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Last Updated on August 5, 2019, by eNotes Editorial. Word Count: 653

John Grisham’s semi-autobiographical novel recounts one September in the life of seven-year-old Luke, a poor, baseball-loving, farm boy in 1950s Arkansas. His family is struggling to wrest a meager living by growing cotton on rented acreage. One important thing that Luke stresses is the near impossibility for famers to pull themselves out of the cycle of debt. His mother insists that he learn the day-to-day practicalities of the family business. Cotton is almost certain not to pay for those who must rent land. She also allows him to fantasize about the future he might lead—just so long as it involves leaving the farm.

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[T]he math was so easy you wondered why anyone would want to be a farmer. My mother made sure I understood the numbers. The two of us had already made a secret pact that I would never, under any circumstances, stay on the farm. I would finish all twelve grades and go play for the Cardinals.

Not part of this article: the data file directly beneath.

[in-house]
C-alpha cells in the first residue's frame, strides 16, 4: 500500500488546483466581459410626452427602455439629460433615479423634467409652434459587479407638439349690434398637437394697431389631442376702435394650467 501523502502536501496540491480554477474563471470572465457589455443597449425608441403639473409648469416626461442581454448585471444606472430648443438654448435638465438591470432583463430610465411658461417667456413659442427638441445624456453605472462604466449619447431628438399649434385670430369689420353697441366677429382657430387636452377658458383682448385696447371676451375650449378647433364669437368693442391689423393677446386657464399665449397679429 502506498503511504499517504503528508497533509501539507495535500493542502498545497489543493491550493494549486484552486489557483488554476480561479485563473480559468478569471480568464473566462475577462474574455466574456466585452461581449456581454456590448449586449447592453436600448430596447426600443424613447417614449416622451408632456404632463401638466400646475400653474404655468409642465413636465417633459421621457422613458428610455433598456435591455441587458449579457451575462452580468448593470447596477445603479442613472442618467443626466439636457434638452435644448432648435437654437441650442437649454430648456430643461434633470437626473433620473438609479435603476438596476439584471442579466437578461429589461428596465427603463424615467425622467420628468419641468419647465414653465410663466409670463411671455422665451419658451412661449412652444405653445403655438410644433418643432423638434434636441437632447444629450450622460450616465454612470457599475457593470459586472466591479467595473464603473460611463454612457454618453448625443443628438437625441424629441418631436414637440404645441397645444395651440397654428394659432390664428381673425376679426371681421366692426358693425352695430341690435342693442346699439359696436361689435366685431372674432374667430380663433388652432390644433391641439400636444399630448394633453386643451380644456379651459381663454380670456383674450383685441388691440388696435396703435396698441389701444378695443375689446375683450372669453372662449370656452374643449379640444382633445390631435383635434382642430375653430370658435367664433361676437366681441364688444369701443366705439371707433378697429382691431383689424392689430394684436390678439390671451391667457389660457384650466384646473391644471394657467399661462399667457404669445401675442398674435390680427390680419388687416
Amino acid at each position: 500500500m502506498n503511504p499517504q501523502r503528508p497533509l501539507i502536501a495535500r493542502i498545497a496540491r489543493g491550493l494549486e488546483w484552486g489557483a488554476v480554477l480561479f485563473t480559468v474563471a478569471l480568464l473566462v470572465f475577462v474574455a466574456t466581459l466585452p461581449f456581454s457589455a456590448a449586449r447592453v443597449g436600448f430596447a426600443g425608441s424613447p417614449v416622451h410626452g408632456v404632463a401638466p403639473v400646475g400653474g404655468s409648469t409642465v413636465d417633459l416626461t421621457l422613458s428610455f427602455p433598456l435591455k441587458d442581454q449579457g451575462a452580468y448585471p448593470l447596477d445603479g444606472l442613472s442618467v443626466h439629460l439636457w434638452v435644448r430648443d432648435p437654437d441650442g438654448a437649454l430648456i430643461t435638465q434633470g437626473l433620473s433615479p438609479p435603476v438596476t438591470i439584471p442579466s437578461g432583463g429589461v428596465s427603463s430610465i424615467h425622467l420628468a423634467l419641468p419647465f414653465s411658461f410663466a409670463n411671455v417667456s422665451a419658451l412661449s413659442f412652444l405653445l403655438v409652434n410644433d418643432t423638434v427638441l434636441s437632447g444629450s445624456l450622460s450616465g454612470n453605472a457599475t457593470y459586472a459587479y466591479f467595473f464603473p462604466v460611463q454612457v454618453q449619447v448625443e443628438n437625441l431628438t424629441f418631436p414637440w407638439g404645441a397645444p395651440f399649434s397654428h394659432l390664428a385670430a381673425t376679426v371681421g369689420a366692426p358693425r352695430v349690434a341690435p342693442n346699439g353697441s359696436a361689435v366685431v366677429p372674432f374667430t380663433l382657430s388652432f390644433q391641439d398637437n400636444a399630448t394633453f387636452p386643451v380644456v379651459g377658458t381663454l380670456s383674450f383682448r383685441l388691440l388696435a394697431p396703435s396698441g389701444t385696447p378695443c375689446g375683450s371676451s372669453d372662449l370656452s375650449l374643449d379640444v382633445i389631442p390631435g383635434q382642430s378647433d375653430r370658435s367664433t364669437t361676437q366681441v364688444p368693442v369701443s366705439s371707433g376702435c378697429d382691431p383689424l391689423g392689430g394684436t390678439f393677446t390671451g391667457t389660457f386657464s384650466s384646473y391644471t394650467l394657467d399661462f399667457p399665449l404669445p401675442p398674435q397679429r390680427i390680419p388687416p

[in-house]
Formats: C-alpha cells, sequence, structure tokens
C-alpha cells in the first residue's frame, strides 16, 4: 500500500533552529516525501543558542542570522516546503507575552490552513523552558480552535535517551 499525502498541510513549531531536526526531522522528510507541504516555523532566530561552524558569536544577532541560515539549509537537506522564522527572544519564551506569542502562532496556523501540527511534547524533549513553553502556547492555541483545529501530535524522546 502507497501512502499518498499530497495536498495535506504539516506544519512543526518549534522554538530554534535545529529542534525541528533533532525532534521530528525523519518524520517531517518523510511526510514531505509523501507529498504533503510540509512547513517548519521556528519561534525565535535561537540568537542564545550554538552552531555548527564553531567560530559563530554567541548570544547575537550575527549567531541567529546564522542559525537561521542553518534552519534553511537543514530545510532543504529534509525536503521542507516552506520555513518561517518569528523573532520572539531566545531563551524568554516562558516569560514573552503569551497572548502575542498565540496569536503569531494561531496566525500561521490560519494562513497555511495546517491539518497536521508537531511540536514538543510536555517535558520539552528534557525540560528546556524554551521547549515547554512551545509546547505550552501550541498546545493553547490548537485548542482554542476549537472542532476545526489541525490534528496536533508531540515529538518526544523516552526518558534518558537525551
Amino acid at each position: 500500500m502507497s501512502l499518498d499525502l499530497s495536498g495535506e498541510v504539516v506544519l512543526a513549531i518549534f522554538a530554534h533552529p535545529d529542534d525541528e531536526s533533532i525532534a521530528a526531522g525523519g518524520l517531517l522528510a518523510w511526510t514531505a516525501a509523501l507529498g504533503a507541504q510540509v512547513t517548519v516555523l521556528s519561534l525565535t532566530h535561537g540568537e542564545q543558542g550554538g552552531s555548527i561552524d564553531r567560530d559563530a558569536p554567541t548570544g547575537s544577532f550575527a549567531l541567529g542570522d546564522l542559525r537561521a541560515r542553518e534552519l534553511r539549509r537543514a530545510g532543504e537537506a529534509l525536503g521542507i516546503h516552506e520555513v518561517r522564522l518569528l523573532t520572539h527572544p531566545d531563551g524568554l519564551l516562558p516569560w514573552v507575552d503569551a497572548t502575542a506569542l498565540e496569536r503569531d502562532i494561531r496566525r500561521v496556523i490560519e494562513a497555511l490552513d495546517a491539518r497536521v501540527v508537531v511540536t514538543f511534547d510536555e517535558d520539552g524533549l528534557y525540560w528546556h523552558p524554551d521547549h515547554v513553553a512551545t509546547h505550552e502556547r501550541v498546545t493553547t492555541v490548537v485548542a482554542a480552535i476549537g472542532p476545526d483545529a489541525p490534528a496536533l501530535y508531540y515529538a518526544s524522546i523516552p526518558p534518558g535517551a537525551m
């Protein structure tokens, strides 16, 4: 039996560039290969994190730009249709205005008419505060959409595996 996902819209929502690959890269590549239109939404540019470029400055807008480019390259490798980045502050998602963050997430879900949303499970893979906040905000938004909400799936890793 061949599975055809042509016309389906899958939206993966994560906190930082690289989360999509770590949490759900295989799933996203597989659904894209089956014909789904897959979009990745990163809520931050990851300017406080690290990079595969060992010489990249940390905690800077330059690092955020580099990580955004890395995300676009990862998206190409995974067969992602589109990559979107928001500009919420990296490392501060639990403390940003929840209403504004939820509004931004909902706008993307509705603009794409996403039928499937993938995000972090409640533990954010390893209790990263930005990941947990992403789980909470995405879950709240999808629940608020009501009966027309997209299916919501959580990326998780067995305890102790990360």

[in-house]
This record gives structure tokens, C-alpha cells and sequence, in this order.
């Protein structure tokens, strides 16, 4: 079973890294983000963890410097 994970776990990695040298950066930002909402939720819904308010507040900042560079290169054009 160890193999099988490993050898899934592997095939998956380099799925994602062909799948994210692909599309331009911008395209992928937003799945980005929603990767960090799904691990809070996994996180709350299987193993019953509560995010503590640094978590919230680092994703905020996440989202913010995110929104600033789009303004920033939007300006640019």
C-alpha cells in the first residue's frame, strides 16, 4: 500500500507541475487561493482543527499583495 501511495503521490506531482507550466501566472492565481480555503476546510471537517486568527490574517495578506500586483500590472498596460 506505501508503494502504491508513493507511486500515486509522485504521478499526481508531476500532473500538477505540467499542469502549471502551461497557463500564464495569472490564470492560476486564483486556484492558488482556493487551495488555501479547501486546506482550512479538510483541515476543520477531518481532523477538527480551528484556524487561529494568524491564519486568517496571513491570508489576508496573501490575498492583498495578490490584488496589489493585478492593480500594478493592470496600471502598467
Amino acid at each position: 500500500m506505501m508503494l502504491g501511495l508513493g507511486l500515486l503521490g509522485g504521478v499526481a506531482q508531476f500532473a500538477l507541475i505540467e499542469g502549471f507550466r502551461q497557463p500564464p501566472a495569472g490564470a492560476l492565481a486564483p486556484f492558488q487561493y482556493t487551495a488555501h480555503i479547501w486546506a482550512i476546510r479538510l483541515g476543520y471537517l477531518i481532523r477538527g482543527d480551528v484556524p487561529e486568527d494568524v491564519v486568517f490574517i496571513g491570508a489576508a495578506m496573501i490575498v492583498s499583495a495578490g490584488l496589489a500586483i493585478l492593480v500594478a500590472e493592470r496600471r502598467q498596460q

As the story is set in 1952, the Korean conflict is going on and many young men have shipped out. Jesse’s younger brother, Ricky, is serving in Korea. His absence allows Luke to have his room, which the boy has mixed feelings about; he would rather have his uncle home safe, so they can play baseball. He cries himself to sleep, worrying that Ricky will never come home.

Ricky was in Korea. It had been snowing when he left us in February, three days after his nineteenth birthday. It was cold in Korea, too. I knew that much from a story on the radio. I was safe and warm in his bed while he was lying in a trench shooting and getting shot at.

One of the subplots concerns Ricky’s relationship with a girl, Libby Latcher. They had not been formally dating before he left, because she was only fifteen, and she is now pregnant. Everyone wonders if they will marry if or when he returns. The situation is complicated because, although the Chandlers are poor, her family is much poorer. Their working arrangement is sharecropping, which means they almost certainly end up each year in considerable debt to the landowner. One day Luke goes with his parents to visit the Latcher family at their home.

I studied their house, a square little box, and wondered once more how so many people could live in such a tiny place . . . I felt very sorry for them . . . It seemed cruel for anyone to live in such conditions. They had no shoes....

(The entire section contains 653 words.)

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